Sillitti on Edwards, 'Hiding in Plain Sight: Black Women, the Law, and the Making of a White Argentine Republic'
Erika Denise Edwards. Hiding in Plain Sight: Black Women, the Law, and the Making of a White Argentine Republic. Tuscaloosa: University of Alabama Press, 2020. xvi + 168 pp. $54.95 (cloth), ISBN 978-0-8173-2036-2.
Reviewed by Nicolas Sillitti (Kennesaw State University)
Published on H-LatAm (June, 2023)
Commissioned by Casey M. Lurtz (Johns Hopkins University)
Printable Version: https://www.h-net.org/reviews/showpdf.php?id=56430
Erika Edward’s Hiding in Plain Sight is a central contribution to the history of black identities and the formation of racial hierarchies in the Rio de la Plata from the late colonial era to the early republican times. Drawing on conceptual tools from gender studies and the social history of law, the book originally engages a vast and ongoing historiographical effort to uncover the everyday forms of resistance of Afro-descended populations in Latin America. The book, in addition, has the merit of integrating Argentina’s case into a larger Atlantic framework.
Over the last two decades, researchers had shed new light on the histories of enslavement and emancipation in the region. Following this trend, Hiding in Plain Sight challenges long-standing claims about Argentina’s racial exceptionalism. Classical interpretations have presented this South American country as the only white country in the region. A widespread view posited that, while visible during colonial times, black populations had vanished during the nineteenth century. According to these interpretations, Argentina’s process of nation building stood out as a successful case of racial integration amid a myriad of countries dominated by the “indigenous” and “slavery” questions. The factors that would explain this Argentine specificity were the massive arrival of European immigrants and the efficacy of state-sponsored miscegenation policies launched at the turn of the twentieth century.
Edwards approaches the issue of “black invisibility” in modern Argentina from a different standpoint. Rather than reinforcing top-down narratives of assimilation or disappearance, Hiding in Plain Sight foregrounds the role of common black women’s choices in the making of a white nation. By privileging “the intimate relationships formed between African descendants, on the one hand, and slaveholders and their families, ecclesiastical authorities, and or political elites on the other,” the book unveils women’s strategies to abandon blackness and attain a new social status (p. 3). Edwards suggests that personal decisions and bottom-up negotiations were critical to the complex construction of racial categories in a time of great political transformation.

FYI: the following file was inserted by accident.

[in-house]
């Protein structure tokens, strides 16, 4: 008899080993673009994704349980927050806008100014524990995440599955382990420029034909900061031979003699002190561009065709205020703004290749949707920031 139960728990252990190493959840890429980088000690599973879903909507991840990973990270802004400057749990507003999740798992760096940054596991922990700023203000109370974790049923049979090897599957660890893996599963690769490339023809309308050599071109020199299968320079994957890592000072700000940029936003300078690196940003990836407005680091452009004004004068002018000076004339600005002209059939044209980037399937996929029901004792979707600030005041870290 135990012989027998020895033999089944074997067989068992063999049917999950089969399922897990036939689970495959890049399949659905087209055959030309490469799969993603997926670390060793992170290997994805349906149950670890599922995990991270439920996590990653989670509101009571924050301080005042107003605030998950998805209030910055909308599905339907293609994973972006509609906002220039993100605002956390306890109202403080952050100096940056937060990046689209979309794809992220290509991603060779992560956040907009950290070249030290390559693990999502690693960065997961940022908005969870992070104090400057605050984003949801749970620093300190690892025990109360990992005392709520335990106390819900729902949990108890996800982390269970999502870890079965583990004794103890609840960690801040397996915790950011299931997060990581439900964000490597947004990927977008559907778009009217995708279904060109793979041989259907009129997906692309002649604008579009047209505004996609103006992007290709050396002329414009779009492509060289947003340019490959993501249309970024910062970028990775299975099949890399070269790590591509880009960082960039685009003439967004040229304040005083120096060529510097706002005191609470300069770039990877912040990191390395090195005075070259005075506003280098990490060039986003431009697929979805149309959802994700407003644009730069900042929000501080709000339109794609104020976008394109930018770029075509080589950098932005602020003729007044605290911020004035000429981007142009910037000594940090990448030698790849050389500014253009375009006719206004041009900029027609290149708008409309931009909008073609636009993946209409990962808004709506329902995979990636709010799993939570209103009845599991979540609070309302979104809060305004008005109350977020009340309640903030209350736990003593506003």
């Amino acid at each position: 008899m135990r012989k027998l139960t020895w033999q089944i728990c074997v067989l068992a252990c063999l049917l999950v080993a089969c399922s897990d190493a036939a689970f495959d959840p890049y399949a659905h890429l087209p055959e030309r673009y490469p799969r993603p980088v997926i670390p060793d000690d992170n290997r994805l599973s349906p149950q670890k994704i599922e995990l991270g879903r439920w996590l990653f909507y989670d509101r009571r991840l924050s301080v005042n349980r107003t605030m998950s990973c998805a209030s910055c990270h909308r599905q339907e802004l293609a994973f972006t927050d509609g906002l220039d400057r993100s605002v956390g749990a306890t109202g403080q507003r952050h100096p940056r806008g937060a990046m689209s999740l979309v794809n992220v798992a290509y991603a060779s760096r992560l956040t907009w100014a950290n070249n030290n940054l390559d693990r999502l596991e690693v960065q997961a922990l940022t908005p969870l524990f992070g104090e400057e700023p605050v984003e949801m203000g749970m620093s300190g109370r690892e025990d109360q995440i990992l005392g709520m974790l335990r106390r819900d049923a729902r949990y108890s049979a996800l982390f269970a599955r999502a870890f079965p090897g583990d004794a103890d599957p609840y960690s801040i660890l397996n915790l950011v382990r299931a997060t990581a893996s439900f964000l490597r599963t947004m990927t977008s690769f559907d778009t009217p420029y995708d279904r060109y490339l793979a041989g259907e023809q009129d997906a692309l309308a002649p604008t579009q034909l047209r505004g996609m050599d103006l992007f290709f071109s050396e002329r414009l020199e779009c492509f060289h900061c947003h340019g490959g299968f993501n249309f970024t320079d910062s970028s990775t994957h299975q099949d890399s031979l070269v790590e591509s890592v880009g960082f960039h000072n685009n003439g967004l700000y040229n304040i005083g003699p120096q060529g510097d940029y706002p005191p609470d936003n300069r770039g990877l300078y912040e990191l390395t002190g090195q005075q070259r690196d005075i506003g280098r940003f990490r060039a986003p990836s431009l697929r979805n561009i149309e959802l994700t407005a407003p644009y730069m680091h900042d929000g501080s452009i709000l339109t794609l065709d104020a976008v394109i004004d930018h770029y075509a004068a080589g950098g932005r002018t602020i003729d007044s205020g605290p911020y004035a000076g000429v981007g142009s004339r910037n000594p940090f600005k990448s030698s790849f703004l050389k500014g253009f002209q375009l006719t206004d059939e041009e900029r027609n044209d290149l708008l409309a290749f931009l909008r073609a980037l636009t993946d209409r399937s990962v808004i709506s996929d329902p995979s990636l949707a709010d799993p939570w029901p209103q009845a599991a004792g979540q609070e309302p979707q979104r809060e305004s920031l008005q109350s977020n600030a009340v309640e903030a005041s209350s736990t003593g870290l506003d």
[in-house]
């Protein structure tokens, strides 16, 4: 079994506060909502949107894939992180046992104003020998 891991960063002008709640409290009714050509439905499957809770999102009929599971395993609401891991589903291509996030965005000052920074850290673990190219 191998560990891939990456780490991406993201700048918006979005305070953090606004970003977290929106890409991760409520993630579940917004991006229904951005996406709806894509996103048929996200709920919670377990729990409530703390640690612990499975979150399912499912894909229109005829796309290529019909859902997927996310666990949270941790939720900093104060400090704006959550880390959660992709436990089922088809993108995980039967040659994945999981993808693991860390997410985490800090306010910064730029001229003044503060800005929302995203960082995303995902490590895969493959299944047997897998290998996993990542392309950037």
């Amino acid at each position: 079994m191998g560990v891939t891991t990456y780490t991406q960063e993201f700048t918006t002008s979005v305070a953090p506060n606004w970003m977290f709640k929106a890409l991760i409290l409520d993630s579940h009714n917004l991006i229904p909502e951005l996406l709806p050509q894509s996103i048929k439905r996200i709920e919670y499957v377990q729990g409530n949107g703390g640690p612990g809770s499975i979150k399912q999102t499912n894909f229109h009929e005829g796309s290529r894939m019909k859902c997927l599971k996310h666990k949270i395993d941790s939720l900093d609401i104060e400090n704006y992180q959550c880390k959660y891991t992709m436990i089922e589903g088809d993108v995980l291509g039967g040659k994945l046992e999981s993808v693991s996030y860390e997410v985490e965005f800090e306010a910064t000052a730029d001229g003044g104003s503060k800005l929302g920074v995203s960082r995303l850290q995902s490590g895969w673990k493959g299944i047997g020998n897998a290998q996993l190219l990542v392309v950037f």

This book is innovative in four distinctive dimensions. First, by priviledging quotidian practices and negotiations, it retrieves the agency of subaltern actors in the shaping of the postcolonial social order. Through a detailed study of interracial marriages, legal battles for manumission, and public performances of class and gender roles, the book unearths the fluid nature of racial classifications and the capillarity of power struggles. Second, by placing black women at the core of its analysis, Hiding in Plain Sight transcends masculine notions of citizenship traditionally centered on war and electoral politics. It moves away from the battlefield, highlighting the private space of the home as a crucial theater for the forging of racial, cultural, social, and political identities. Third, while most studies on Argentine history typically center on the capital city of Buenos Aires, Edwards’s research looks at the province of Cordoba. This area was an important trade stop along the route connecting Potosí’s silver with the Atlantic ports in the Rio de la Plata. Finally, alongside this shift in geographical focus, by concentrating on the transit from colony to nation, Edwards recasts a traditional periodization of race making in Argentina. Many of the works delving into this theme have predominately focused on the late nineteenth and the early twentieth centuries.